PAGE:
Author(s): Anastasios Stamou; Aikaterini Vourka; Peter Rutschmann; Nikolaos Skoulikidis; Christos Theodoropoulos
Keywords: Habitat models; Random Forests; Fuzzy Bayesian; Fuzzy logic; Boosted Regression Trees; Environmental flows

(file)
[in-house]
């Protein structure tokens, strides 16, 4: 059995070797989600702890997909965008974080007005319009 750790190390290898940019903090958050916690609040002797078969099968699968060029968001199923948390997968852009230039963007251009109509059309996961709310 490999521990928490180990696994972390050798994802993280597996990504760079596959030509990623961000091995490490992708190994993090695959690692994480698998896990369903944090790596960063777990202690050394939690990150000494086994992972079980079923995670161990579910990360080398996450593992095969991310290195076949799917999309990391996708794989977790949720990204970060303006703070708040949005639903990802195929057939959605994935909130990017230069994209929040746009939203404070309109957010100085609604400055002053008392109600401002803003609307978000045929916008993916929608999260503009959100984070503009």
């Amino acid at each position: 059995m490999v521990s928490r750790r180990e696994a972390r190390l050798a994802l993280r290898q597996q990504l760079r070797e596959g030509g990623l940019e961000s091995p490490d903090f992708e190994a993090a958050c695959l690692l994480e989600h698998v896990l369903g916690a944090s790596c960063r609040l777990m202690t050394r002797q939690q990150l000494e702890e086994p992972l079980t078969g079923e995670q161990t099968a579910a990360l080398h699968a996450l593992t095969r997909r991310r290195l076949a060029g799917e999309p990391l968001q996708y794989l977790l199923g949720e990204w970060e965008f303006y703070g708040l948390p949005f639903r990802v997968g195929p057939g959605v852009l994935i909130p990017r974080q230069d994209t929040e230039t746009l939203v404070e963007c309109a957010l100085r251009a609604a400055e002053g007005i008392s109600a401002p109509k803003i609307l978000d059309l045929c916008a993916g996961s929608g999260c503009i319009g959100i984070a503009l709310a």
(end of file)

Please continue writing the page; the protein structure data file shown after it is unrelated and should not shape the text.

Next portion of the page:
Abstract: Although various methods are currently available for modelling the habitat preferences of aquatic biota, studies comparing the performance of data-driven habitat models are limited. In this study, we assembled a benthic-macroinvertebrate microhabitat-preference dataset and used it to evaluate the predictive accuracy of regression-based univariate Habitat Suitability Curves (HSC), Boosted Regression Trees (BRT), Random Forests (RF), fuzzy-logic-based models using the weighted average (FLWA), maximum membership (FLMM), mean of maximum (FLM) and centroid (FLC) defuzzification algorithms and fuzzy rule-based Bayesian inference (FRB). The results show that the BRT model was the most accurate, closely followed by RF, FRB, FLM and FLMM while the FLC and FLWA algorithms had the lowest performance. However, due to the imbalanced nature of the dataset and in contrast to the fuzzy rule-based algorithms, the HSC, BRT and RF models failed to accurately predict the habitat suitability in low-scored microhabitats. We conclude that, given balanced datasets, BRT and RF can be effectively used in habitat suitability modelling. For imbalanced datasets, a properly adjusted RF model can be applied but when the input dataset is large enough to provide sufficient data-driven IF–THEN rules to train an FRB, FLMM or FLM algorithm, these models will produce the most accurate predictions.